Just like many other sectors, the laptop industry is increasingly using recycled materials. Apple uses recycled aluminium for its laptop computers, as does HP for the casings and keyboards of some of its Dragonfly computers. In the past, HP also made news for using recycled ocean-bound plastic in a small part of the Elite Dragonfly PC. And that happened just two years ago.
However, sustainability had never entered the design language of a laptop as it happened with Acer’s new Aspire Vero. This was made possible by using materials that explicitly tell of sustainability, in the same way as Nike’s Space Hippie line of “circular” shoes, for example. The aesthetic of the fragmented texture of the soles of Nike’s sustainable shoes perfectly matches the slightly rough surface of the Acer laptop, which is made of PCR plastic, just like the keycaps - which have a slightly more traditional look.
Like many other Acer computers, Vero uses standardized screws that make it easy to disassemble and reassemble the device, and the press release accompanying this laptop’s launch highlighted this. The box looks just as you’d expect it to – light brown, and made of some 80% recycled paper pulp. And the computer’s protective bag and sheet are 100% recycled as well.
Aesthetically, Vero looks extremely refined, especially for a medium-budget laptop. For example, on the top and bottom cover, there are fluorescent yellow details, a colour that is also found on the R and E keys (to represent the three RE of reduce, reuse and recycle). This is an added value for a laptop that, in its base configuration, costs only 799 euros, despite featuring a very respectable eleventh-generation Intel processor and Iris XE graphics, as well as everything you might need, provided you aren’t a graphic designer or an AAA gamer - an SSD that can store up to a terabyte of content, Wi-Fi 6, USB-A and C connectivity, HDMI port. The 15.6-inch display isn’t particularly impressive, but it does its job and the size is a good compromise between bulk and portability (weighing in at one kilogram and 800 grams); the recycled keyboard is comfortable and has a numeric pad. The possibility of raising the notebook slightly when opening the screen is good, making typing easier and preventing some back pain.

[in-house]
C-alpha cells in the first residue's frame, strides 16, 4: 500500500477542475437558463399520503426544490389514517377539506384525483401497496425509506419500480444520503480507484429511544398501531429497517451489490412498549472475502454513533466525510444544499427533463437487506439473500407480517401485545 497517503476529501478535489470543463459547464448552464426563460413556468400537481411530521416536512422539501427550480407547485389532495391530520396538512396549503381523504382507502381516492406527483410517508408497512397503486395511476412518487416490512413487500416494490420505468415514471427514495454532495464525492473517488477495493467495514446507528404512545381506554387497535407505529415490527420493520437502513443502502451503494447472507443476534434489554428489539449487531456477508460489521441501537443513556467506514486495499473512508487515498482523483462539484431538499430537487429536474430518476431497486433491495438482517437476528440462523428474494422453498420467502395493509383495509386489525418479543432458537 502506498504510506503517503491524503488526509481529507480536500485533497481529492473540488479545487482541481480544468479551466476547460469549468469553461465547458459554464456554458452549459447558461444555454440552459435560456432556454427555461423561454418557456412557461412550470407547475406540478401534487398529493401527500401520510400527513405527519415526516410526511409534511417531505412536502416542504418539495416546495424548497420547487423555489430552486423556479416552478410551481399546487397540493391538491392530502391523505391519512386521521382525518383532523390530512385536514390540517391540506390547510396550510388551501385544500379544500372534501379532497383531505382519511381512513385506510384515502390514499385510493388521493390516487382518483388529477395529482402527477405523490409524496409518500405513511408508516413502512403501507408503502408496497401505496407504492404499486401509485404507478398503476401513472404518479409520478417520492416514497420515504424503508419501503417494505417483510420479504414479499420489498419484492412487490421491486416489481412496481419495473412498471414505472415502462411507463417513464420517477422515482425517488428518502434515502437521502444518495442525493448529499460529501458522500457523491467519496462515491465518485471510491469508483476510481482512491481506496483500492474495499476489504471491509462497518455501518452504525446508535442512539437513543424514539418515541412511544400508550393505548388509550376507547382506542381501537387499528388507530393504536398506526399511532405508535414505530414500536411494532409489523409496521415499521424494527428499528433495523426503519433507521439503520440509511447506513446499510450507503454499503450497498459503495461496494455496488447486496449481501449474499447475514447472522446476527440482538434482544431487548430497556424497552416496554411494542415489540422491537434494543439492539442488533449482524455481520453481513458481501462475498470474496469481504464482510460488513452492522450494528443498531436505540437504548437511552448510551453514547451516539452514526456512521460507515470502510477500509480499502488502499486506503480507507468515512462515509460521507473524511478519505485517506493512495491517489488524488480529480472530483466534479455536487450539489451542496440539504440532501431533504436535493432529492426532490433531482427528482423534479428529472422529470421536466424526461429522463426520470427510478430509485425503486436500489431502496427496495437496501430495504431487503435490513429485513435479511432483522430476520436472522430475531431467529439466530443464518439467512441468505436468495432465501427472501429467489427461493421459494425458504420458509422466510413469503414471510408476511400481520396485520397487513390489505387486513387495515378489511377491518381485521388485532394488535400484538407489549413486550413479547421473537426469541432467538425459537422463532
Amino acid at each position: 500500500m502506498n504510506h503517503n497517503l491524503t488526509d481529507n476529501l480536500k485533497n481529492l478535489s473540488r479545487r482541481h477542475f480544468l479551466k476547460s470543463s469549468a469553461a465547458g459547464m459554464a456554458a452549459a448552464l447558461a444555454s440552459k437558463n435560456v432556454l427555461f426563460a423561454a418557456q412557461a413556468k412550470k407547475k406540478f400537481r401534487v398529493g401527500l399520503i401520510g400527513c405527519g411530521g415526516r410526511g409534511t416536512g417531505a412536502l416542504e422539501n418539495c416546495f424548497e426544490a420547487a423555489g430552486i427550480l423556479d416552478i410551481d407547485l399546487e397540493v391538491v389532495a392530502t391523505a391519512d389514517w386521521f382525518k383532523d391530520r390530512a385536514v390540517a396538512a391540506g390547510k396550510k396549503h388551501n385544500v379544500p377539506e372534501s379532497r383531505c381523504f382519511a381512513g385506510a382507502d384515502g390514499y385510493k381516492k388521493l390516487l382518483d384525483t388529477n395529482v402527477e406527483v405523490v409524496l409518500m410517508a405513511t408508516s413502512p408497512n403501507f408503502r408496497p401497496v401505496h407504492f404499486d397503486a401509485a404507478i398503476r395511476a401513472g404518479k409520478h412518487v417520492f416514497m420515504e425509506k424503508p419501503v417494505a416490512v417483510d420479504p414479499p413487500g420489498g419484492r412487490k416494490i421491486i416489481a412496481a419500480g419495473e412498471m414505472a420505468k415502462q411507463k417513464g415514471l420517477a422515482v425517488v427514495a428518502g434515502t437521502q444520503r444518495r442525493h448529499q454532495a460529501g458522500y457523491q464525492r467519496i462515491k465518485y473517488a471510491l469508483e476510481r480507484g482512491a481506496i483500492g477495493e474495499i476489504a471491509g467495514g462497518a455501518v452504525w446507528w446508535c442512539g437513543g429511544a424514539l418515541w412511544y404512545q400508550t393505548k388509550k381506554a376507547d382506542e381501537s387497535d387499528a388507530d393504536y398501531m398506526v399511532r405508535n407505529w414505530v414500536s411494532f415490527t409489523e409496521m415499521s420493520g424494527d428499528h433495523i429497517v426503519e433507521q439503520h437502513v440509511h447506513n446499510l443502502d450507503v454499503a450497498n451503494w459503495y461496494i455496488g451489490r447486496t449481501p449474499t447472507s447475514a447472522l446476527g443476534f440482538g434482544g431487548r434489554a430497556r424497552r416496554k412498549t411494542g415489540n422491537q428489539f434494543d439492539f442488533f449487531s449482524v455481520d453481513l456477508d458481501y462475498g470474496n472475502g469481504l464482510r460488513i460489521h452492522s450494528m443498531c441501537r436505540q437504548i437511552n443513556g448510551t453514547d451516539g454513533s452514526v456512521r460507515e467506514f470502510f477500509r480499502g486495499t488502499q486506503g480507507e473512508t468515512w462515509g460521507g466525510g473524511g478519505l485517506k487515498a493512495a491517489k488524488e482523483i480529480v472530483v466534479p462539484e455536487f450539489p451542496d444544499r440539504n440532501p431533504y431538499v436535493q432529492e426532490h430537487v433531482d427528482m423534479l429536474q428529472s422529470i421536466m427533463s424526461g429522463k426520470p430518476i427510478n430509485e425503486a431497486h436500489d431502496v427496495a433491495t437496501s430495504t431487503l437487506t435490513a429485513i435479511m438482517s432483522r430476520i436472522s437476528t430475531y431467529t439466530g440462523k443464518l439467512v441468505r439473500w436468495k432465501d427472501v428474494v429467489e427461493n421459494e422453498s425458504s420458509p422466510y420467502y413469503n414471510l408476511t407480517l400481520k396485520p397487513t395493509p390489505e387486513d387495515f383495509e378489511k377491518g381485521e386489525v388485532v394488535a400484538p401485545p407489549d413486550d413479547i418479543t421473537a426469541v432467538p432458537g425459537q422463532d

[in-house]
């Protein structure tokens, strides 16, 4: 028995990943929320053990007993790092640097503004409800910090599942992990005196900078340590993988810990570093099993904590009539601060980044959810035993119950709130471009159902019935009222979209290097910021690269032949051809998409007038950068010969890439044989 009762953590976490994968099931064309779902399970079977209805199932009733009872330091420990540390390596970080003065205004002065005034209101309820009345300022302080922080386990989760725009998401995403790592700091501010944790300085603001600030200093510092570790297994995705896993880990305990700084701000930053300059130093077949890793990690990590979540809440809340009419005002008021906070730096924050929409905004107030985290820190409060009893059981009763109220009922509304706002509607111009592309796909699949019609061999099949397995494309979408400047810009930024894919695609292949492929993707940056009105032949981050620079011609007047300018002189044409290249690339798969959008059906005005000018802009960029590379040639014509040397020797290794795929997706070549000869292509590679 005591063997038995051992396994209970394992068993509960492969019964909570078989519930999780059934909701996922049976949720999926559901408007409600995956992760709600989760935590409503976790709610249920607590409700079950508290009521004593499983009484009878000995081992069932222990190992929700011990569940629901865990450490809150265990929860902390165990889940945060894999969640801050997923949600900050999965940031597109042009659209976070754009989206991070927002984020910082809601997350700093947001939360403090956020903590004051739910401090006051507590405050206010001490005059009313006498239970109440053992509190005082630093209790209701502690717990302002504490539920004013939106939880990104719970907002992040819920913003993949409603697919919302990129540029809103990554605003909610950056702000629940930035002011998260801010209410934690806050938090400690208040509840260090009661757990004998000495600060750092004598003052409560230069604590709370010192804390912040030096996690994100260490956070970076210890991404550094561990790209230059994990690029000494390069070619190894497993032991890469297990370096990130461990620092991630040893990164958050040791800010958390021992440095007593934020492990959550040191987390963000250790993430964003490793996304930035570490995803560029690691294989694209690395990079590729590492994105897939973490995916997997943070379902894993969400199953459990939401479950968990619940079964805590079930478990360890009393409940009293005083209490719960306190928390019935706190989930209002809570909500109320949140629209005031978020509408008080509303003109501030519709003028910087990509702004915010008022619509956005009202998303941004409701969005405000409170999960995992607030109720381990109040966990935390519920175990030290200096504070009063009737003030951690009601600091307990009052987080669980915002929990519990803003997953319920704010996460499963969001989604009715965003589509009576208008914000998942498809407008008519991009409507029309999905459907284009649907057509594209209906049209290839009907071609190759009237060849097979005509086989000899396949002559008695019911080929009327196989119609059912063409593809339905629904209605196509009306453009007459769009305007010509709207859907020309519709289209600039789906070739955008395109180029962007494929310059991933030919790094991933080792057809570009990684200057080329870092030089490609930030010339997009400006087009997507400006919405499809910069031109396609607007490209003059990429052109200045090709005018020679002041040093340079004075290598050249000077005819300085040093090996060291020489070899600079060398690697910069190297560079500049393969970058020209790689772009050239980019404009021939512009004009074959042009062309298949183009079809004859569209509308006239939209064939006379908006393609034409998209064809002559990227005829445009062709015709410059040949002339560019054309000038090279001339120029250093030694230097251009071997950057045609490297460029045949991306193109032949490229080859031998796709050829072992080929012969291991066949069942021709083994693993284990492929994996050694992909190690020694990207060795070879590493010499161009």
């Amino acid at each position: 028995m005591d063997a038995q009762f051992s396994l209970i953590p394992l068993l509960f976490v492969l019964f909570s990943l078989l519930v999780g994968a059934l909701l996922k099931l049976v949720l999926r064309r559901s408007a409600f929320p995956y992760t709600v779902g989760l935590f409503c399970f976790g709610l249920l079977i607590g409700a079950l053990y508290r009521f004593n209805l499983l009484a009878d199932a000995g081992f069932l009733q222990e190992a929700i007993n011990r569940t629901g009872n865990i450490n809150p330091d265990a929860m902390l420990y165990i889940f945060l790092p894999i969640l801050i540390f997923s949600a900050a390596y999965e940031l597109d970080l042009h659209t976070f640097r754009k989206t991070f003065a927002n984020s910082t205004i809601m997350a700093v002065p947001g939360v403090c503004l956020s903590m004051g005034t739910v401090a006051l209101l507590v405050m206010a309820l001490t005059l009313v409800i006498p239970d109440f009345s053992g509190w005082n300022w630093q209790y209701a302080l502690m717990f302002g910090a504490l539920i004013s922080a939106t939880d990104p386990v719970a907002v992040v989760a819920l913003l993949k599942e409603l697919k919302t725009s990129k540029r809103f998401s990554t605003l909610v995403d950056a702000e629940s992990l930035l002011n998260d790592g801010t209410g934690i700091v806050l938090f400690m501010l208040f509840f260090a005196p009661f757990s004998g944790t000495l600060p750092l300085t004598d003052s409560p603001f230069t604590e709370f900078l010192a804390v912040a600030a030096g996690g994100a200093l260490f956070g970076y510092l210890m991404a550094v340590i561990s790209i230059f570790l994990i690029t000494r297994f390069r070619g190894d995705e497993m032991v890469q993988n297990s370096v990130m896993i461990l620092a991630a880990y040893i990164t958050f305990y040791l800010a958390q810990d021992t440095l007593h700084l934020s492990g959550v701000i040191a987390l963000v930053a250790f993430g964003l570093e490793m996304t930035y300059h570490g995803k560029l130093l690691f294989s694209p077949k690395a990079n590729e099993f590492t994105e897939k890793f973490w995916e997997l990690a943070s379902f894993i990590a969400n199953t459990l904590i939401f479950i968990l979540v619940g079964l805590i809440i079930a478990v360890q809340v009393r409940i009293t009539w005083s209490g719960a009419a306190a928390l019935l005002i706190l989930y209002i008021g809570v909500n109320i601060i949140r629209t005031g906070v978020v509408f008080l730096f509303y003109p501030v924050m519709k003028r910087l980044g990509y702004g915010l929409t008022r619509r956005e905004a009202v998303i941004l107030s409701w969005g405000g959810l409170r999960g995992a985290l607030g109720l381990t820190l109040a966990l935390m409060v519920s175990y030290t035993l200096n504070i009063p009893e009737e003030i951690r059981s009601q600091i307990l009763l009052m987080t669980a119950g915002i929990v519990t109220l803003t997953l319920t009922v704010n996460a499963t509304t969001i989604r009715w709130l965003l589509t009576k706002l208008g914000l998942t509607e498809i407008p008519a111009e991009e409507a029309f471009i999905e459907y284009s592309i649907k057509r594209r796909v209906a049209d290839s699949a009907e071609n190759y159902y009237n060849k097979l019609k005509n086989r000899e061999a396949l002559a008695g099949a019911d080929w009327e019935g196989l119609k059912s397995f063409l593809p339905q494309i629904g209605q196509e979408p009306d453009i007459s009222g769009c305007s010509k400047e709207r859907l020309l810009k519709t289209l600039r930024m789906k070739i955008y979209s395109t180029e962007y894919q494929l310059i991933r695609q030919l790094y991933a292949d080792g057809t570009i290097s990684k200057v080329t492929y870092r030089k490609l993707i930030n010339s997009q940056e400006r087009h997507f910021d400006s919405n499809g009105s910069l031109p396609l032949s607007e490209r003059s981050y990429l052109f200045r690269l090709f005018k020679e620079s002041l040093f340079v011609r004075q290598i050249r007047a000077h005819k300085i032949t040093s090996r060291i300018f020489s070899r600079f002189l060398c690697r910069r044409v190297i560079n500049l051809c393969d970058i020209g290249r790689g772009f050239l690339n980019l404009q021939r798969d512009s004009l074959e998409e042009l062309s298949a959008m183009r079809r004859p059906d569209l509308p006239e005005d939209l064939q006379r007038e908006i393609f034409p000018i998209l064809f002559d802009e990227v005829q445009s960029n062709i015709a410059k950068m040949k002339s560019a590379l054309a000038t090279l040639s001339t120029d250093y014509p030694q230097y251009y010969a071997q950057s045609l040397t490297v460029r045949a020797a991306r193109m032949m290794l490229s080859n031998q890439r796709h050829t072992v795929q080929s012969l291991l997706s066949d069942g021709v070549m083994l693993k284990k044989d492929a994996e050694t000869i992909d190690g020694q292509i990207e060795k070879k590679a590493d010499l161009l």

Everything above leads to some considerations. On the one hand, as Monica Chin argues in her Acer laptop review on The Verge, the most sustainable computer is the one that lasts the longest – the immediate counter-evidence is the “secondary” market for refurbished MacBook Pros or ThinkPads. These are devices that last a long time and perhaps can have multiple owners during their lifetime.
On the other hand, we can only be happy that there now is a laptop costing less than 1000 euros that aims to be a flagship product promoting recycling and sustainability. This message cannot be spread only to the elitist consumers, because otherwise, it remains just a fad. And the special aesthetics designed by Acer will probably make this device more durable. On paper, Acer Vero has everything it takes to be an excellent laptop for working and studying now and in the coming years.
Acer Aspire Vero was presented through Earthion, the platform used by the company to represent its commitment to the environment through integrated energy solutions, with the aim of using 100% renewable energy, product and packaging design, manufacturing, logistics and recycling.